The turnout is expected to go higher as the event continues into the night with about 5,000 police being deployed in the area near the Democrat headquarters.
Pol Gen Adul Saengsingkaew estimated the protesters could top 30,000, most of them from several areas in Bangkok. But he was confident that police numbers were enough to handle the rally. The police chief has ordered all police units to be on alert to coordinate with other government agencies to cope with any situation.
Army chief Gen Prayuth Chan-ocha called for a peaceful settlement to the political standoff and said the army would not get involved in the demonstration. He ruled out a military coup to solve the problem, as the political division was being deepened by the Pheu Thai Party bill, which had been revised to include convicted former prime minister Thaksin Shinawatra.
At the rally site, a stage and tents were put up in the afternoon. Centres for logistical support and food supplies were also set up, indicating the rally might be prolonged.
Police have closed Sethasiri road to traffic and a section of the local road from the Kamphaeng Phet intersection. Checkpoints have been set up to search people and vehicles entering the rally area for weapons and other illegal items.
Democrat members led by Suthep Thaugsuban, a Democrat MP for Surat Thani, attacked Prime Minister Yingluck Shinawatra and the Pheu Thai Party for intentionally amending the amnesty bill to help convicted former prime minister Thaksin. The blanket amnesty violated the rule of law, they added.
ML Apimongkol Sonakul told the protesters that the Democrats would fight to block the bill from passing through parliament.
Pol Gen Vasit Dejkunjorn, a co-founder of the Thai Spring movement, was on the stage with the opposition party to show his opposition to the "Thaksin regime'' and urged all Thais to come out to unite against it.
Another rally is being held at Uruphong with the same mission to oppose the Pheu Thai-led government.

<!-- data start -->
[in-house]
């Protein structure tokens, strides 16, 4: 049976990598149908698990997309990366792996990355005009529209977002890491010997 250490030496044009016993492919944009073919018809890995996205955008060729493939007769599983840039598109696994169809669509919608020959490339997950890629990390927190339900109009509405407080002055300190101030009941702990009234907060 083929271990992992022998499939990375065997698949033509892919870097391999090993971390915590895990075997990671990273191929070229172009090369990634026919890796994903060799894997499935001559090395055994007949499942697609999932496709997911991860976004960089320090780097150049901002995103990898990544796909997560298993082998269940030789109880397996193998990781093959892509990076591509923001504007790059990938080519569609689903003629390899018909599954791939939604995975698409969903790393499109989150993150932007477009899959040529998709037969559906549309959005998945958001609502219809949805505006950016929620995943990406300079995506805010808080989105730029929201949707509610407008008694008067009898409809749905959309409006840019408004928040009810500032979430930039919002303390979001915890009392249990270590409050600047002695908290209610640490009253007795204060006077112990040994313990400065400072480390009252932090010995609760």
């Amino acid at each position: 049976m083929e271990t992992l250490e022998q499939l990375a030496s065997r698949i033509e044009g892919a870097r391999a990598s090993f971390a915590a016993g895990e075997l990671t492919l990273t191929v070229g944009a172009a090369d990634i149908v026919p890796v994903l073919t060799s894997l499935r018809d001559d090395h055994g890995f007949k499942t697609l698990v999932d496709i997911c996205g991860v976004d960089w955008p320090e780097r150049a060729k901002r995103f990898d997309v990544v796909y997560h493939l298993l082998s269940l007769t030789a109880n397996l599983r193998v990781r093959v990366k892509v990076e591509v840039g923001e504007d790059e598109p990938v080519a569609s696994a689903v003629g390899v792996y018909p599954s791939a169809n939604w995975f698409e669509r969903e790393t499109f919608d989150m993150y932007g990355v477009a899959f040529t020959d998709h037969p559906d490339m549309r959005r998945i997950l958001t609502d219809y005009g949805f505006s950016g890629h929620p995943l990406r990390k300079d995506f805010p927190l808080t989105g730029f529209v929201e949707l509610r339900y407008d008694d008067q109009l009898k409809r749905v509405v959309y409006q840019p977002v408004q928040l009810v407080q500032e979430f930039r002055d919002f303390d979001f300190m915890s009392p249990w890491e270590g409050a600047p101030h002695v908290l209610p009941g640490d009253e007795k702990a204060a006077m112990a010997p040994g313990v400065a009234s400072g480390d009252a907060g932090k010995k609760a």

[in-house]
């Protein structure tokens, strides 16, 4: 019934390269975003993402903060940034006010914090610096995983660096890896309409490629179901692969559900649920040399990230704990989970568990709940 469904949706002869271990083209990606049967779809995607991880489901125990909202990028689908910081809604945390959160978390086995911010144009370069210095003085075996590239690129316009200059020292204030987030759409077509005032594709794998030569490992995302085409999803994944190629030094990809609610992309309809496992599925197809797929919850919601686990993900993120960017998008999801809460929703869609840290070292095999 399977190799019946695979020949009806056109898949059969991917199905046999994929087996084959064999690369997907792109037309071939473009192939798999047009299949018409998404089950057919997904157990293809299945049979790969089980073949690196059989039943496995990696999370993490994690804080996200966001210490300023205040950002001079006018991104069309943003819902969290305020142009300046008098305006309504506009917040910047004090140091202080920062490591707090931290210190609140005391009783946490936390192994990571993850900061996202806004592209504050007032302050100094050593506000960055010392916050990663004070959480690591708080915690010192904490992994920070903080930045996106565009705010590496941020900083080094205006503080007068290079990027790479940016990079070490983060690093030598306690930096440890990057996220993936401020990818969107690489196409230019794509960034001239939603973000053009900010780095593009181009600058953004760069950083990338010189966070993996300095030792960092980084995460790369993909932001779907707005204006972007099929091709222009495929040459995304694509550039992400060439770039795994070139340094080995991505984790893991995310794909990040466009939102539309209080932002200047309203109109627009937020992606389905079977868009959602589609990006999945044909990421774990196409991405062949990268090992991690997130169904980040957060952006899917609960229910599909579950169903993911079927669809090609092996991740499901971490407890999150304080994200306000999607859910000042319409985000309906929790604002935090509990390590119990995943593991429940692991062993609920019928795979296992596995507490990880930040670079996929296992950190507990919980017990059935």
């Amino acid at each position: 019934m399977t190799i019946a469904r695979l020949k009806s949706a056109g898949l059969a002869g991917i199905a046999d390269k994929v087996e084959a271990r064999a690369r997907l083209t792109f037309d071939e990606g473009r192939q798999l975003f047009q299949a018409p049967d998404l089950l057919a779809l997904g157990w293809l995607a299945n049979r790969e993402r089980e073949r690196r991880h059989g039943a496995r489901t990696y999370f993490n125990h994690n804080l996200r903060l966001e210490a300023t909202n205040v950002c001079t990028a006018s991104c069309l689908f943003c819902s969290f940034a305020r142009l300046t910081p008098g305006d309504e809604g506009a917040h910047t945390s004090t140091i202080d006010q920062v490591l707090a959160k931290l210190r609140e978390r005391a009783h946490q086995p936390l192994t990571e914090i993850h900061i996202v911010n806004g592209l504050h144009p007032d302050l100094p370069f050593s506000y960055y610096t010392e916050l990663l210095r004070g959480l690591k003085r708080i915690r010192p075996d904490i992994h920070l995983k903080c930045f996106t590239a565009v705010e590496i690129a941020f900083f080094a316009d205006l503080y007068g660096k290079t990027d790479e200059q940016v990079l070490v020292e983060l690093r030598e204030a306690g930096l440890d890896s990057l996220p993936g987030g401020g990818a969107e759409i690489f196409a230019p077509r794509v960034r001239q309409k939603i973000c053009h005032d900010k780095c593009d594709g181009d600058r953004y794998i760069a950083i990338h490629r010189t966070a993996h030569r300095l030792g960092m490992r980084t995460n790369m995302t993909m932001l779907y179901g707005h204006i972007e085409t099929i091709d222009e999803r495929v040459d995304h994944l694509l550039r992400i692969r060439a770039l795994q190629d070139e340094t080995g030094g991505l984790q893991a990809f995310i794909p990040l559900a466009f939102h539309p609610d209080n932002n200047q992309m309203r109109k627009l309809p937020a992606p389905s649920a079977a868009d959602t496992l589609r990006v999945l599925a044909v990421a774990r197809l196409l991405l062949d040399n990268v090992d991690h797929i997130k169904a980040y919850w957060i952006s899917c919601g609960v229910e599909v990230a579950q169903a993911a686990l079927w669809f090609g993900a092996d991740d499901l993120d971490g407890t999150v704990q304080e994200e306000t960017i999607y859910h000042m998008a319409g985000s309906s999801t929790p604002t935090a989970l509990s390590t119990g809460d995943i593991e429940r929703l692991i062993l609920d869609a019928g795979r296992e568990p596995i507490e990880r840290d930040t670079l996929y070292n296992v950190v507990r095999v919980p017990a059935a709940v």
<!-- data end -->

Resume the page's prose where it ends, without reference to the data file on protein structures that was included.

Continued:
Elsewhere, a group of red shirts led by Weng Tojirakarn and Natthawut Saikua gathered near the Thai Rath newspaper office on Vibhavadi-Rangsit road where taxi driver Nuamthong Priwal hung himself to protest the 2006 coup.
But the Village Chiefs and Kamnans Association of Thailand has thrown its support behind the government's blanket amnesty bill.
The organisation's chairman Yongyos Kaewkiew announced its stance in front of the parliament building on Thursday.
The amnesty bill, proposed by Pheu Thai MP for Samut Prakan Worachai Hemma, will help minimise political conflict and lead to national reconciliation, allowing the country to move forward, he said.
He argued that the legislation would benefit both politicians and members of the general public affected by political unrest in April and May 2010.
The most sensitive point of the amnesty bill is Section 3, which was changed during the Pheu Thai-dominated House committee to cover all involved in political unrest from the coup in 2006 to Aug 8 this year. The version passing the first reading before being sent to the panel was limited to protesters and the public.
The meeting was held as Prime Minister Yingluck led in a mobile cabinet meeting in Lop Buri and Sing Buri.
The opposition party attacked her for her absence and said she needed to take a position on the amnesty issue. Jurin Laksanavisit, the opposition chief whip, led the attack, saying the prime minister was trying to escape her responsibilities towards the bill, as it favoured her elder brother Thaksin, by using her cabinet schedule as an excuse.
Ms Yingluck has made little mention of the blanket amnesty.
House Speaker Somsak Kiatsuranont argued that the prime minister, who is a Pheu Thai list MP, was busy with mobile cabinet meetings.
Video by Sithikorn Wongwudthianun.
Video by Thanarak Khoonton.